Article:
While Allen is referring to a genuine genotype-phenotype association that might be missed by a naive statistical model, McCarthy seems to use the term rather differently, to refer to a situation where an association is falsely implied by bad data:

Informative missingness. If patterns of missing data are nonrandom with respect to both genotype and trait status, then analysis of the available genotypes can result in misleading associations where none truly exists.

An impressive tool that McCarthy has introduced me to is the quantile-quantile plot, which offers a trip into the meta world of statistics about statistics.  Consider this: if you look at 20,000 variants, then on expectation, 200 of them will be significant at the p < .01 threshold even if none are actually biologically relevant.  Therefore, if you find that 400 are significant at the .01 threshold, then something funny is going on.  In other kinds of studies this could itself be a good and interesting result: suppose you’re analyzing a featurized space of financial transactions or ad clicks; the fact that some “extra” features look significant could suggest that your data do have predictive value and you’ll be able to build a useful model.  But in GWAS, this sort of finding usually means you’ve got some sort of problem on your hands: perhaps you didn’t model the family or ethnic differences in the samples well enough and so all manner of genes that are simply associated with a family or ethnic group are coming up as associated with the disease.  The Q-Q plot helps to illuminate this sort of problem.  Here are McCarthy’s examples:

(a) is a valid model finding no associated variants– no more of them appear statistically significant than would be expected given the large number of questions asked.  (b) is a problematic model showing associated variants: the fact that the red dots are categorically above the diagonal axis shows an elevated amount of statistical significance for a huge number of variants, which is probably the result of population stratification.  (d) is what you hope for in a GWAS: the data are well-behaved in that for the vast majority of variants there is no more statistical significance than would be randomly expected, but for a handful of variants (in this case, about 8) there is vastly elevated significance, indicating these variants actually are associated with the disease.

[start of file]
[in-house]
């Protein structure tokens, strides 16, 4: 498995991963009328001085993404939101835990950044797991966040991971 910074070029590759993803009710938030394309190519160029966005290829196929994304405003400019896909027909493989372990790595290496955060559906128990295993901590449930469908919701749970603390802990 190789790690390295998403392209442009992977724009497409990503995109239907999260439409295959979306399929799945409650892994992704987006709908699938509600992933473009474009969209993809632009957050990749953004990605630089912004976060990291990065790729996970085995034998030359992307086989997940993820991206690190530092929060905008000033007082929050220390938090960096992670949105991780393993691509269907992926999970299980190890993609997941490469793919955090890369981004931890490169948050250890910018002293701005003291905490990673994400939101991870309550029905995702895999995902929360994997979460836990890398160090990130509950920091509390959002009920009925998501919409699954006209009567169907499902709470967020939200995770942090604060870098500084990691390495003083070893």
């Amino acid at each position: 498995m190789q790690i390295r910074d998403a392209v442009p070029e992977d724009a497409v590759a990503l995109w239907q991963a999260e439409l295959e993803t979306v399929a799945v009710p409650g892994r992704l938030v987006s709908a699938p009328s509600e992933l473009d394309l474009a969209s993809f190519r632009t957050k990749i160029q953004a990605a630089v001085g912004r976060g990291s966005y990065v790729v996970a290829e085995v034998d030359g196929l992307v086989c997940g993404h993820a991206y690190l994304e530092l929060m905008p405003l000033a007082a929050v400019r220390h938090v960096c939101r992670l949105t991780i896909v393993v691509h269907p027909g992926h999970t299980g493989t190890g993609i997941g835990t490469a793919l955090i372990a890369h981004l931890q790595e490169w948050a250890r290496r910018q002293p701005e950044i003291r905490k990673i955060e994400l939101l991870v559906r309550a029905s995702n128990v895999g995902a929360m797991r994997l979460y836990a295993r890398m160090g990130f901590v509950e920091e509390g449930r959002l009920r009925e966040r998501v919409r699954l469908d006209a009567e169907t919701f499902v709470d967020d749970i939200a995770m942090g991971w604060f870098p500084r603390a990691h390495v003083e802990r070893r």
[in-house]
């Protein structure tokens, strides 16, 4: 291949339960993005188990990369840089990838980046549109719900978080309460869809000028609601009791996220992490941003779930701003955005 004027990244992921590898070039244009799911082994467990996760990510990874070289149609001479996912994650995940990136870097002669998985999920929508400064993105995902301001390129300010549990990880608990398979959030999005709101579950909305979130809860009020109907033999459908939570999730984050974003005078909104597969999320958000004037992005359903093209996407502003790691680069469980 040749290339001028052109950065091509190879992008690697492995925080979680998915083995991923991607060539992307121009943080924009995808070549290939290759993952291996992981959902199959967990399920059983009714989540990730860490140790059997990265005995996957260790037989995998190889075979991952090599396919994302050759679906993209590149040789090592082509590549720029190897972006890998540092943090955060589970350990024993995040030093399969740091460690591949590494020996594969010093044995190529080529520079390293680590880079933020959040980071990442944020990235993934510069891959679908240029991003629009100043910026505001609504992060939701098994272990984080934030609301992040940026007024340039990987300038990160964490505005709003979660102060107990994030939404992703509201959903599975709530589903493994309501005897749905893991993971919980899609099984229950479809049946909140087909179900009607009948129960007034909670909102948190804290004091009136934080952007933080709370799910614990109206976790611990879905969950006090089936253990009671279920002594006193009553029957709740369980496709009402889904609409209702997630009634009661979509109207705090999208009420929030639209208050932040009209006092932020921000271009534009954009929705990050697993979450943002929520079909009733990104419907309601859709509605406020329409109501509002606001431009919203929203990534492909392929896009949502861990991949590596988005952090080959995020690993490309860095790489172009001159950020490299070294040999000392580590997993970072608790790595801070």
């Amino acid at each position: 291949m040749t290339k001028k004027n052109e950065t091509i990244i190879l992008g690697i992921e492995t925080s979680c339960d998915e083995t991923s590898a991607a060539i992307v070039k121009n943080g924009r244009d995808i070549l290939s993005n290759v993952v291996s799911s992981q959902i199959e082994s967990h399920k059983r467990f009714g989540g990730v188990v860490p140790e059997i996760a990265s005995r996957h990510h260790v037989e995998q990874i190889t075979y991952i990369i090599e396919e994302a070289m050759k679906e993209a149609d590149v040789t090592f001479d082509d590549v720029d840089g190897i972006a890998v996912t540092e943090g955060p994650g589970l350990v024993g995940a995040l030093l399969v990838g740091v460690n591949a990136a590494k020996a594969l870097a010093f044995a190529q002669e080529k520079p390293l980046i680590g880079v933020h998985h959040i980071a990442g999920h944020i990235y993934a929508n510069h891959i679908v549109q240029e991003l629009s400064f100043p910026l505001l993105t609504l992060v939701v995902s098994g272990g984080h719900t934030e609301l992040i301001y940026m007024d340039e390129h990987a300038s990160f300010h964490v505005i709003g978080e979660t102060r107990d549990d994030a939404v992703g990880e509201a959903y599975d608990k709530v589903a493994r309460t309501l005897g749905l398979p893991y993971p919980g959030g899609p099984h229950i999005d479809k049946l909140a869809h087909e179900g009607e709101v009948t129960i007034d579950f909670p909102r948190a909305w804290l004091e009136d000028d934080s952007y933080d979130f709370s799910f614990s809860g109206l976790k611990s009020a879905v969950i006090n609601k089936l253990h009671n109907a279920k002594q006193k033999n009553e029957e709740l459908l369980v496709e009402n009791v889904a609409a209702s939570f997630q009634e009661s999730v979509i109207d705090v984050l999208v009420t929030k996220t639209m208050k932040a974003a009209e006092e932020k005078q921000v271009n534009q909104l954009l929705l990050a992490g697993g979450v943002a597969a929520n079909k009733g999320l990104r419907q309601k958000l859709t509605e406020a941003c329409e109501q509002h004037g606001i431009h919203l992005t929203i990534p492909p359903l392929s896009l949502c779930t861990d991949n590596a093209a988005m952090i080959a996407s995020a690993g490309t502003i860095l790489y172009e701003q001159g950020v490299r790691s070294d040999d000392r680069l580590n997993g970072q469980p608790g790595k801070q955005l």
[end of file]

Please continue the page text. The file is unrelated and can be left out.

GWAS are never conclusive on their own; McCarthy devotes much discussion to the ways in which a finding must be followed up.  If you find something significant and relevant, first you’ll want to do a technical replicate to make sure your data were accurately collected.  Next you (or some other researcher) will want to find a whole separate case/control group and see if your results can be duplicated in this different population.  What’s tricky is, if the results are not duplicated, that doesn’t always mean you were wrong– you could be wrong, or it could just be that the different population chosen for the follow-up study has different allele frequencies and so the effect is not observable, or that the studies were designed a bit differently.  McCarthy gives a great example for this last case:

A recent example is provided by the highly significant association between variants in the fat mass and obesity associated (FTO) gene and type 2 diabetes that was first detected in a UK GWA scan (odds ratio for diabetes ~1.27, p   = 2 x 10–8) and subsequently strongly replicated in other UK samples (odds ratio for diabetes ~1.22, p = 5 x 10–7). However, this association could not be replicated in several wellpowered diabetes GWA scans. The explanation for these divergent findings derives from the fact that FTO was shown to influence diabetes risk through a primary effect on weight regulation, such that the diabetes risk allele is associated with higher fat mass, weight  and body mass index. In the UK studies, marked differences in weight between diabetic cases and non-diabetic controls meant that differences in FTO genotype frequencies were observed in diabetes case–control analyses.  Several other diabetes GWA scans had explicitly targeted case selection on relatively lean individuals (to remove the confounding effects of obesity), thereby abolishing the differences in weight between the diabetic cases and controls, and with it the between-group differences in FTO genotype distributions. Rather than dismissing the FTO association with type 2 diabetes as a failure of replication, identification of the source of the heterogeneity (what  might be termed informative heterogeneity) provided an explanation for the discrepant findings and highlighted the likely mechanism of its action.